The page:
It’s 1.16 am, I am a tired teenager and need to get some sleep. 😛 I will check out my lecture notes in the morning, and maybe prepare some empty notebooks for note taking!

College study tips: Is it easier to remember, or to forget?

Light Bulb
Credits: Pixabay

Remembering, the bane of all doctors and a highly significant contributor to their success in medical school and beyond.

How often do you try to recall something, only to realize the memory is already long faded and too late to trace back? Even worse, sometimes it feels as if it’s at the tip of your mind and you just. Can’t. Remember.

How often do you make silly mistakes, or do your brain cells feel completely drained, as you struggle to remember?

It certainly must be more difficult to remember.

But is it really?

Say I give you a polynomial equation: 9x^5/9+6x^4/2+x^3/5+7x^2/4+9x+8 = 0, and I ask you to memorize and repeat it back to me in five seconds. Then I ask you to try and forget a formula you’ve known from before – say the root-finding quadratic formula, in five seconds.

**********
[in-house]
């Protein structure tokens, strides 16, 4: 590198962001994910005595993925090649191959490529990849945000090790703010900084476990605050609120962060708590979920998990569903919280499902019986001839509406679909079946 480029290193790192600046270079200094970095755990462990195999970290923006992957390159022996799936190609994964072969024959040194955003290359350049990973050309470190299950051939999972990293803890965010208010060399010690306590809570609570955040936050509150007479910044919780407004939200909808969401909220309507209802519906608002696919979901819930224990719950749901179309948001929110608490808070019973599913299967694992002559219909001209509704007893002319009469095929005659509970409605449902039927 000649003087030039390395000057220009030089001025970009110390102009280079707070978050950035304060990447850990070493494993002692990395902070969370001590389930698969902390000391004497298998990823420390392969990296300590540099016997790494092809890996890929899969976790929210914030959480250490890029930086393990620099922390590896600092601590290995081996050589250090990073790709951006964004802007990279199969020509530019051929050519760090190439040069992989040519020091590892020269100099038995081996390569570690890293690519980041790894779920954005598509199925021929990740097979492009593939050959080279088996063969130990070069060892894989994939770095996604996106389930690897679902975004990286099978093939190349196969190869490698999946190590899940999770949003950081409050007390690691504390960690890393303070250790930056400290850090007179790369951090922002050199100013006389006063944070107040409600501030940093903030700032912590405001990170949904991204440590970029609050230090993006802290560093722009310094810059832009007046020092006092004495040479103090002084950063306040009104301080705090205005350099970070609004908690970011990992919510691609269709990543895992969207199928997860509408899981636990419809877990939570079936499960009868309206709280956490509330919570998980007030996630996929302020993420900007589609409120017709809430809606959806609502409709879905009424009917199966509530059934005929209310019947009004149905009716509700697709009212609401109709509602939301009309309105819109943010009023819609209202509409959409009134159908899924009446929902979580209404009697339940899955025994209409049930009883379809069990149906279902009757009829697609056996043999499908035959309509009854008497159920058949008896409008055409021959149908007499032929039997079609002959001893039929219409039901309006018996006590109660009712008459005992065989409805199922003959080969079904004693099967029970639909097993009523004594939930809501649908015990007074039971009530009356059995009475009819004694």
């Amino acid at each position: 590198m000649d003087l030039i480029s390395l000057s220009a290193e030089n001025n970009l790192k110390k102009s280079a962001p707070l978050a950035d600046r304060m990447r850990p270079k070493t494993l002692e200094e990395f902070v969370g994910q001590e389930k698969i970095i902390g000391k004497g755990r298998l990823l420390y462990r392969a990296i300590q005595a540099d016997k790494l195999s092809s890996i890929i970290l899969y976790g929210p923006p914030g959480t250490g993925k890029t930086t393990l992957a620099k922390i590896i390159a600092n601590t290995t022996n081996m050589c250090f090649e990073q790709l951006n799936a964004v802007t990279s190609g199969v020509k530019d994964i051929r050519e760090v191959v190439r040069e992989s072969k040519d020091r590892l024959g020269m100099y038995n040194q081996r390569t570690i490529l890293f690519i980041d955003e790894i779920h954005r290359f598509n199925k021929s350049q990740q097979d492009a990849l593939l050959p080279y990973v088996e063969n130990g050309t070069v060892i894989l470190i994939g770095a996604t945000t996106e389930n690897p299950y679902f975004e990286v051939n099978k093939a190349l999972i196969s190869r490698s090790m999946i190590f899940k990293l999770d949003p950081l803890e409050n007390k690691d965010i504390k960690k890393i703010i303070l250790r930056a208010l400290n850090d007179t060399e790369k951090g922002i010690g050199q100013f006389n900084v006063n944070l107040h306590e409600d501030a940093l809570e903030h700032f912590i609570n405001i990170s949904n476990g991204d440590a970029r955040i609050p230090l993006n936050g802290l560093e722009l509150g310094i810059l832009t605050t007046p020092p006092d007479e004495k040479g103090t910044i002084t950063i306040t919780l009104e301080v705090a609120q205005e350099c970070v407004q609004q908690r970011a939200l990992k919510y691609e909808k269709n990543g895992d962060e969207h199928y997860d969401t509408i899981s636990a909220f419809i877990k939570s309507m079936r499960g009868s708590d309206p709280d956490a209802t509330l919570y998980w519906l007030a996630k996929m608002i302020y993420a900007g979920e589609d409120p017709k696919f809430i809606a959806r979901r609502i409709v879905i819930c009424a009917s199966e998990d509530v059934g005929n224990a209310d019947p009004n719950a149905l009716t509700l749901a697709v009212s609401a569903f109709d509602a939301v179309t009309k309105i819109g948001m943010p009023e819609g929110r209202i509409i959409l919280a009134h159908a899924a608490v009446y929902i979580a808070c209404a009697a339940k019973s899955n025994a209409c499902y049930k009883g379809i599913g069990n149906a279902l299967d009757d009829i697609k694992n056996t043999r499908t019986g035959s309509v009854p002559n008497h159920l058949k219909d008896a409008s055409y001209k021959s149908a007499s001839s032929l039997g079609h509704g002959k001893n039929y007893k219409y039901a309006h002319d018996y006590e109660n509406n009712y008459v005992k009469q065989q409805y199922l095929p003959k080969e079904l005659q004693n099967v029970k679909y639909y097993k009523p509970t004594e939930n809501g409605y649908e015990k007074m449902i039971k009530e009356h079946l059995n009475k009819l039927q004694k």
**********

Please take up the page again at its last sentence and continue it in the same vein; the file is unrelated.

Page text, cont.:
Does that first polynomial equation look easy to digest at all? Yet try as you might, you will find it ironically easier to memorize at least partially that polynomial jargon than trying to forget the quadratic formula that you have learnt before.

I am sure the concept of the above paragraph is nothing new to you. However, I am trying to put into concise terms to explain why we cannot give a blanket (general) answer to the question: “is it easier to remember or to forget”. We don’t remember things better just because it’s shorter and less complicated. It also depends on period of exposure – in other words, how long you’ve known it.

We are only human and are not able to over-compromise sleep or take in more knowledge than we possibly can a day. To excel in life, we must make connections with the things we learn. In this case, the transferable skill here is applying what you’ve learnt about memory from this blogpost to your study strategy!

It is learning to expose yourself, regularly but at the appropriate time, to the information you need to absorb. This is done through the well-known method called “spatial recollection“.

Spatial recollection is a scientifically proven method of recalling information through a series of carefully timed re-viewing of the information you need to absorb. It is said that when you’re trying to memorize something, you need to read and reread it the most times in the beginning, then once a week, then once a month perhaps. The neurons in our brains somehow process information in this manner.